Duneland schools Assistant Superintendent Jim Goetz said that while Chesterton High School does not recognize a valedictorian, it still ranks students. At the graduation ceremony they honor certain school groups, such as student government, whose members sit in the front and receive diplomas first. After that, it is done alphabetically. Duneland schools have an enrollment of about 5,800 students.

Valparaiso High School has not had a valedictorian or salutatorian for decades, said Valparaiso Community Schools Assistant Superintendent Jim McCall. Valparaiso Community Schools has an enrollment of 6,235 students.

"We want the focus to be on the student and their personal growth instead of promoting a sort of unhealthy competition that could exist when pursuing that sort of title," McCall said.

VHS provides class rank to students who are pursuing scholarships where that is a criterion as well as a preferred acceptance to colleges with that criterion.

VHS recognizes students with GPAs of Distinction (4.0 and above) and Highest Distinction (4.15 and above). These students are honored at an academic excellence banquet, given medals worn during commencement, and are recognized in the commencement program.

McCall said it is about striking a proper balance.

"By not having class rank, it would harm our students in their pursuit of scholarships and admission to certain colleges," he said.

"We do have that listed, but it is de-emphasized by our distinction and highest distinction recognition."

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Hammond Schools Superintendent Walter Watkins said the district's four high schools use the traditional ranking system and name a valedictorian. He said they have not talked much about the laude system in Hammond, but will look at it with his academic team and "see what we can do about that."

Hammond has four high schools and, with an overall enrollment of 13,768, is the largest school district in Northwest Indiana.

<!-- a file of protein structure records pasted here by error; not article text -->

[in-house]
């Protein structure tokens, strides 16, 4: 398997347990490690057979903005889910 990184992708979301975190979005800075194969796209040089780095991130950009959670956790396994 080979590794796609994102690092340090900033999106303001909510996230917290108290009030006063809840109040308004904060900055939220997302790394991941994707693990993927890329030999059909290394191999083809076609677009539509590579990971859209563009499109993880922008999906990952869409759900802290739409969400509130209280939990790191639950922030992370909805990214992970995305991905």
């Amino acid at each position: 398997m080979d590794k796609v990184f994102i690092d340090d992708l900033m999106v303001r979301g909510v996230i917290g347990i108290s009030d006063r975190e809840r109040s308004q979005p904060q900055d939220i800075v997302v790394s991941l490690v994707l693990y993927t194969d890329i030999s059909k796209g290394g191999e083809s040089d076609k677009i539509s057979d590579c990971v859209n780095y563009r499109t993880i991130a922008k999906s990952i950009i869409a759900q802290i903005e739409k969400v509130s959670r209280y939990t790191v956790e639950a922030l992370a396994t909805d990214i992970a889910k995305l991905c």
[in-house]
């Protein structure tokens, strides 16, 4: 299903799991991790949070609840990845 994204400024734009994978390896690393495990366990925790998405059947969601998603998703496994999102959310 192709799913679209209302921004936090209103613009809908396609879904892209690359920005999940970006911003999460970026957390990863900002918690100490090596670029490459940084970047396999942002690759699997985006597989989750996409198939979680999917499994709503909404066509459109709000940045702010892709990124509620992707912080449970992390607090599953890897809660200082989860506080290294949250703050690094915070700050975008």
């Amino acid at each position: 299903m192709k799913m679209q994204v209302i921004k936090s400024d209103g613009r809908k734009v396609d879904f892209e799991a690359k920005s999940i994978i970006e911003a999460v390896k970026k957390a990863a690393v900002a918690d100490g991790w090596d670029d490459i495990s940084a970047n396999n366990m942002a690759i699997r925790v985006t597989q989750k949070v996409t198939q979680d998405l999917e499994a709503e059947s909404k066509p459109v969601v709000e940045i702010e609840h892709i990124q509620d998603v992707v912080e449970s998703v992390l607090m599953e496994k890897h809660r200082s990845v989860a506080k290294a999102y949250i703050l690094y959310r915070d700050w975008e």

Many factors to consider in rankings, student involvement

Libiran plans to attend Indiana University in Bloomington, which does not offer a valedictorian scholarship. Libiran said many colleges do offer a valedictorian scholarship, however, that she would not have been able to apply for. 

Indiana University Purdue University Indianapolis is one of those schools that does offer such a scholarship. Libiran said it pains her to know that if she were graduating two years ago, her situation would be different.

Fellow senior Kira Schuelka, whose grades also put her in the summa ranks, said she is fine with the laude system, but still thinks the school should recognize at least the top 10 academic students. Schuelka, like Libiran, said everyone in summa has an idea of their class rank. 

“Because those kids — not saying other kids have not worked their butts off — but those kids worked very hard, and now they are lumped together with everybody.”

Another senior, Andrea John, who is ranked magna cum laude, said she likes the new system, and top students will be recognized in the graduation ceremony program and with colored stoles.

“I think it is important we recognize everyone, because there are so many people involved with extracurriculars,” she said. “So many people have jobs and work 20 or 30 hours a week and don't have time to put in all the studying.”

Russell Marcinek, Crown Point High School assistant principal, said a misconception of the laude system is that the school is somehow discouraging competition.

“There are achievement benchmarks that students are striving for, and we honor those accomplishments with various forms of recognition,” he said. “The issue we were having was that so many of our kids are achieving at a high level, and the tug and pull of trying to be in the top 10 became a distraction.

"There were consistent attempts to game the system, trying to leap-frog others just so they could be in that group. We had students who loved music but refrained from taking orchestra because the course isn't weighted like an AP course.”

Schuelka said she "didn't play the AP game."

"I was able to keep above the GPA and still take newspaper and non-weighted classes. That's just how it worked out." 

Libiran said she has found the whole experience frustrating. 

"Such efforts to receive recognition and honor for what others and I have worked hard for has only made my senior year experience dreadful and disappointing."

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Lake County reporter

Rob covers urban affairs and other matters in Crown Point, St. John, Winfield and beyond. Previously he covered Valparaiso, Hammond, Gary and East Chicago. He's also written for various magazines and pens a culture blog for The Times.